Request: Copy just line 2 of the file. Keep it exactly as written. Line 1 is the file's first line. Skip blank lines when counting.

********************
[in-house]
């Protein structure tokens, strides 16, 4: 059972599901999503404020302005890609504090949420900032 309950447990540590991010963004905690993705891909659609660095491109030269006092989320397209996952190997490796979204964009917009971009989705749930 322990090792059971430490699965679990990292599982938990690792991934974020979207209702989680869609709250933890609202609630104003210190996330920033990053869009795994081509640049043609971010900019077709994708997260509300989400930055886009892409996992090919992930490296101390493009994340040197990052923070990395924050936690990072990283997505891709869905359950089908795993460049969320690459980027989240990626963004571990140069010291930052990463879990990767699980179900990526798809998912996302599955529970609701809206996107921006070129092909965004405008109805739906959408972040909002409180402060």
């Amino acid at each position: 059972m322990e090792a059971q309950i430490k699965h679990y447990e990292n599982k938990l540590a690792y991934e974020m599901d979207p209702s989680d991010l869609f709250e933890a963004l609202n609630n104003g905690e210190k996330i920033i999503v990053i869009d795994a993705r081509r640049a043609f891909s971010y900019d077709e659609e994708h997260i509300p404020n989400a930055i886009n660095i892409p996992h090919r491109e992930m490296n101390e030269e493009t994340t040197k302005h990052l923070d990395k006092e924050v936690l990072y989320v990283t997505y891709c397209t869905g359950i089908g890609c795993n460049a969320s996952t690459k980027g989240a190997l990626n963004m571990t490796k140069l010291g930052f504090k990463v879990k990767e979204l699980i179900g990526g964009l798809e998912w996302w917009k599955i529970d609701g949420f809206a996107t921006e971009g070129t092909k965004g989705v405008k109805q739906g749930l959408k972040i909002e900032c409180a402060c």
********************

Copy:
């Protein structure tokens, strides 16, 4: 059972599901999503404020302005890609504090949420900032 309950447990540590991010963004905690993705891909659609660095491109030269006092989320397209996952190997490796979204964009917009971009989705749930 322990090792059971430490699965679990990292599982938990690792991934974020979207209702989680869609709250933890609202609630104003210190996330920033990053869009795994081509640049043609971010900019077709994708997260509300989400930055886009892409996992090919992930490296101390493009994340040197990052923070990395924050936690990072990283997505891709869905359950089908795993460049969320690459980027989240990626963004571990140069010291930052990463879990990767699980179900990526798809998912996302599955529970609701809206996107921006070129092909965004405008109805739906959408972040909002409180402060």